Last week Time magazine did something really weird. In a jokey, chummy online poll called "which word should be banned in 2015?" Time somehow found itself nominating the word "feminist" for banishment. This was a spectacularly dumb idea.
A lot of people consider themselves feminists. These include my mother, sister, wife and daughter. It is a part of their identity, basic to who they are. Suggesting a ban on use of the term is awfully close to suggesting a ban on those people. It's hard to see the humor in that. Or the point the magazine was trying to make.
"I can't even..." has become a Twitter cliché, said Time in the same feature. Okay, that's mildly annoying. But "feminist" is now in the same category? Along with "previous castoffs OMG, YOLO and twerk?" And this suggestion is somehow light hearted?
"Haven't we had enough of the term feminist..." is not that different from nominating "libertarian" or "Mexican" or "Buddhist" as fit terms for retirement. How can you do that as a mass-market magazine that is supposed to be for the entire news-reading public?
Here's the nomination speech Time wrote for its proposed ban. It's supposed to mimic the thinking of a person who would want the term stricken:
You have nothing against feminism itself, but when did it become a thing that every celebrity had to state their position on whether this word applies to them, like some politician declaring a party? Let’s stick to the issues and quit throwing this label around like ticker tape at a Susan B. Anthony parade.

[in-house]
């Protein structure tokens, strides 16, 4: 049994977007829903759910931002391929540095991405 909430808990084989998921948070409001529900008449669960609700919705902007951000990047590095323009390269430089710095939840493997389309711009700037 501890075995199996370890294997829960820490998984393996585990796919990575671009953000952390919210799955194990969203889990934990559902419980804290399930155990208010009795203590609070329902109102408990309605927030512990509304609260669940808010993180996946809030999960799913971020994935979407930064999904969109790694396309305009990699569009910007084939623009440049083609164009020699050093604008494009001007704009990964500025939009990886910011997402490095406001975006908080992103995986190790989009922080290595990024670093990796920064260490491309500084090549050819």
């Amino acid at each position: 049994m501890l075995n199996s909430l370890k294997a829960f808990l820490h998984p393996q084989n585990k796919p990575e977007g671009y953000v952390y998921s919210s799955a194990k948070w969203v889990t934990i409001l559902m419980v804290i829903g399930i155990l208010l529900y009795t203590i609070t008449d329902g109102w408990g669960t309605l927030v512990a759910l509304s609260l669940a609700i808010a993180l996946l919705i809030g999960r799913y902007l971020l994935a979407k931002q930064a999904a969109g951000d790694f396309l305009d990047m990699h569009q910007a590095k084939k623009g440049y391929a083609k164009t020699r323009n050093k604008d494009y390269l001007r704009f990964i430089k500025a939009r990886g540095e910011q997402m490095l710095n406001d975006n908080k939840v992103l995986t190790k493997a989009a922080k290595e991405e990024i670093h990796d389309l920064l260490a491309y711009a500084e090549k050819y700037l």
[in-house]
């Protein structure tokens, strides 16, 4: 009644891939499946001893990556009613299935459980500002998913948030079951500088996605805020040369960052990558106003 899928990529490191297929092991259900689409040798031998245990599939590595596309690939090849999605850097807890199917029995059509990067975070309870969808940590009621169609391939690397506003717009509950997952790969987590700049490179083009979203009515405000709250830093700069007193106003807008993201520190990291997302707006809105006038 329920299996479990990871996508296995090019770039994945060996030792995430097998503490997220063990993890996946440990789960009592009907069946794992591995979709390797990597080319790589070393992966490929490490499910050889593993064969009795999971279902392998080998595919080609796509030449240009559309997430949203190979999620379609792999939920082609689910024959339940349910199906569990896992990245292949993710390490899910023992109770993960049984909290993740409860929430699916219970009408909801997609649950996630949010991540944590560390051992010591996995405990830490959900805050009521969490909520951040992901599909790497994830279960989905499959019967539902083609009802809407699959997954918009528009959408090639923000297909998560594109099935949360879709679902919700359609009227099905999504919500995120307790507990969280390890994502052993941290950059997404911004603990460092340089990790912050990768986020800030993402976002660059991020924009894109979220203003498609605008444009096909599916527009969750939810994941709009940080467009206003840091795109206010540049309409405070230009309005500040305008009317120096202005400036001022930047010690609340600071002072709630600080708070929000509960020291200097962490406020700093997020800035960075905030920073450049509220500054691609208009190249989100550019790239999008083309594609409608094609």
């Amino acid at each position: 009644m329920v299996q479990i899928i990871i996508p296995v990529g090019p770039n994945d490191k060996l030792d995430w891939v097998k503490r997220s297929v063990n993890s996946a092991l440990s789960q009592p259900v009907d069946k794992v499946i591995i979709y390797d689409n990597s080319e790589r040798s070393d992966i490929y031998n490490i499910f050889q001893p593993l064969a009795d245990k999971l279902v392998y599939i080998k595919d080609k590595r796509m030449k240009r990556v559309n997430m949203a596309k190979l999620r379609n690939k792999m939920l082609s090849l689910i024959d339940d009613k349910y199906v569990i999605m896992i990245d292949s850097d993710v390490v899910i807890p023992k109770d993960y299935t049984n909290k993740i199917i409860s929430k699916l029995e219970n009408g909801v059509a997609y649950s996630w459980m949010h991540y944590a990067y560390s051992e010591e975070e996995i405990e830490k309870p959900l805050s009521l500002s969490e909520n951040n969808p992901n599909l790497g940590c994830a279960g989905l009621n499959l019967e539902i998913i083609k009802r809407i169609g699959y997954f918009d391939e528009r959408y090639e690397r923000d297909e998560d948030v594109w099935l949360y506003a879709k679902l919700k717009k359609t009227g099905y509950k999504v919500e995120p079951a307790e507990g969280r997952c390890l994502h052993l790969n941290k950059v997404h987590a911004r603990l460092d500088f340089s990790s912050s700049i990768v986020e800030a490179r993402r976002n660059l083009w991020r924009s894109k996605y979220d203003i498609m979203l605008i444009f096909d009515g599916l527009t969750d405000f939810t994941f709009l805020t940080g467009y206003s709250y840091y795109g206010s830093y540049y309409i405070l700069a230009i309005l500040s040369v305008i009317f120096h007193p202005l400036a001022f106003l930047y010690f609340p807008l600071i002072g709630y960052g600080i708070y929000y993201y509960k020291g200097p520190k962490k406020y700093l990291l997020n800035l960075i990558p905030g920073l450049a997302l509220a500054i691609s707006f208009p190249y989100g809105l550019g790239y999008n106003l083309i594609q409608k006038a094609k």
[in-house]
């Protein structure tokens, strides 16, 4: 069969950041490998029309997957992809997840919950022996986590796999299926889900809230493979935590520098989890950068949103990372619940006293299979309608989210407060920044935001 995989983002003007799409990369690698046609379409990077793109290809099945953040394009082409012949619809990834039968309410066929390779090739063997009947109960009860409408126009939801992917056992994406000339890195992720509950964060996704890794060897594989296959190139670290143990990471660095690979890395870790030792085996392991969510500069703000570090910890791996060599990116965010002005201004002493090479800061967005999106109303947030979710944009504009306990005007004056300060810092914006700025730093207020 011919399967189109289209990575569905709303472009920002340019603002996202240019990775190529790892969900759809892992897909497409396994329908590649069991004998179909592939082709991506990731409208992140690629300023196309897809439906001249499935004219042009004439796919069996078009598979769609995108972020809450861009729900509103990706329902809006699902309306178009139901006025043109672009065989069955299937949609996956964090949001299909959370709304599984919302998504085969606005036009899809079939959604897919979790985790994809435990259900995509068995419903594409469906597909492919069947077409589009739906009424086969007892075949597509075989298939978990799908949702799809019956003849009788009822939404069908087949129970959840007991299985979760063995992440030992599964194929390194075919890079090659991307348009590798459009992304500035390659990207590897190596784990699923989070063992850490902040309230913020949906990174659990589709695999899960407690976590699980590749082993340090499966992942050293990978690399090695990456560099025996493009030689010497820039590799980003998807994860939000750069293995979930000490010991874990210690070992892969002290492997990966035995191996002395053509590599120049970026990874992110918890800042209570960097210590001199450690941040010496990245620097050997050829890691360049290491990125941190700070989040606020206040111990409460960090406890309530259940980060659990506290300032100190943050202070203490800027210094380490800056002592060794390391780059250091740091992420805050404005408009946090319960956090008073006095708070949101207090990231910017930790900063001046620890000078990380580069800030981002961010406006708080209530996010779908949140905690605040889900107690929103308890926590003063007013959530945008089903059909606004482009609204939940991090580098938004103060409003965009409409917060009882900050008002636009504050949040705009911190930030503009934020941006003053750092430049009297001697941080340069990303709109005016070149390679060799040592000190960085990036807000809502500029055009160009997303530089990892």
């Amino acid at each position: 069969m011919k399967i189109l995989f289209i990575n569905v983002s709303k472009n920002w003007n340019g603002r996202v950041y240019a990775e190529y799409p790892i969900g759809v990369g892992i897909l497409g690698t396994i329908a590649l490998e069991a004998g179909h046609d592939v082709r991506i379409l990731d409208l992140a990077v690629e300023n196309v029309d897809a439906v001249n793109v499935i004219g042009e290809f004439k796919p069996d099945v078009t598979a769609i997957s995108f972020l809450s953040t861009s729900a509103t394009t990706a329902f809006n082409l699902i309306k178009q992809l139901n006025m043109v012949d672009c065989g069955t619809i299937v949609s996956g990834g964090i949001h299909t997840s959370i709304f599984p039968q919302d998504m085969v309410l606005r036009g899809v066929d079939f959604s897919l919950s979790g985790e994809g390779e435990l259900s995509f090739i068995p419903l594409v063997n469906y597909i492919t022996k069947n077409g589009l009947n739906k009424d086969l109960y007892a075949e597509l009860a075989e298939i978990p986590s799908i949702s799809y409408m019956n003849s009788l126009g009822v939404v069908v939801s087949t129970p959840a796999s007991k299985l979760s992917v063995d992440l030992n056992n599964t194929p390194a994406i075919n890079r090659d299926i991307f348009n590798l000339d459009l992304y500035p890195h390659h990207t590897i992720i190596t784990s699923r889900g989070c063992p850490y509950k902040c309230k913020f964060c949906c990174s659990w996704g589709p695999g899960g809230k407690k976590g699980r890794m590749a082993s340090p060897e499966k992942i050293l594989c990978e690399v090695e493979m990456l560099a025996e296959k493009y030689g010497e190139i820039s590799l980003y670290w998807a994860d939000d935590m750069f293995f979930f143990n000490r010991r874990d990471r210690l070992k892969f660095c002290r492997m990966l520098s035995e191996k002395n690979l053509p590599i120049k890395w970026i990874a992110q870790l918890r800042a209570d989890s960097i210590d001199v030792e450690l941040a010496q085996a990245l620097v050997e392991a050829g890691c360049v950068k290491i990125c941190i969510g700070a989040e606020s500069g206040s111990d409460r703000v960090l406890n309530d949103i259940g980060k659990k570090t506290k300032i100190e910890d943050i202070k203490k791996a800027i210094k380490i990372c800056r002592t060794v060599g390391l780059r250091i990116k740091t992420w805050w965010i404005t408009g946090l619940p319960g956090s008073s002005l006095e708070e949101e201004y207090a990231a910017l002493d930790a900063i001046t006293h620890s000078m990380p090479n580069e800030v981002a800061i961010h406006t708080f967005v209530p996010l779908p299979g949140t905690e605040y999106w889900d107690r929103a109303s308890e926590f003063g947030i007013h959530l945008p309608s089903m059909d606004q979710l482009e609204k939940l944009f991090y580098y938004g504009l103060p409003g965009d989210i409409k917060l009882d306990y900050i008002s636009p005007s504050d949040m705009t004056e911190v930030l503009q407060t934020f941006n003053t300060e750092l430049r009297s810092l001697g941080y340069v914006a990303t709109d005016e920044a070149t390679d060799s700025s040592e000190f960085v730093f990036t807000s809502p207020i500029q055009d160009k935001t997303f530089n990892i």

As soon as I read that four days ago I knew Time was going to end up apologizing. It was just a question of how long it would take the egos involved to relinquish their hold. And of course they did, but not before the trolls at 4chan seized an opportunity. Here's the editor's note:
TIME apologizes for the execution of this poll; the word ‘feminist’ should not have been included in a list of words to ban. While we meant to invite debate about some ways the word was used this year, that nuance was lost, and we regret that its inclusion has become a distraction from the important debate over equality and justice.
So suggesting a ban on the word feminist was supposed to trigger debate, through a kind of "nuance" that got lost somehow? The logic grows dimmer the more they talk about it. It's easy to say, "it's hard to know what they were thinking." But in this case it really is hard. Do you know? I may end up writing more about this, so I ask for a reason.
Here's the one idea I have so far: the key to understanding how they got there is in the faux-familiar, conversational tone of the writing, the sound of the thing, which posits the existence of a common world or taken-for-grantedness that does not really exist for Time— a phony "we" that the editors mistook for an actual community of people who share annoyances.
Gawker commenters and Gawker editors do have that kind of shared sensibility. Time magazine does not. But their own writing ("Let’s stick to the issues and quit throwing this label around...") tricked them into thinking that maybe they did.
That's what I have so far. What do you have?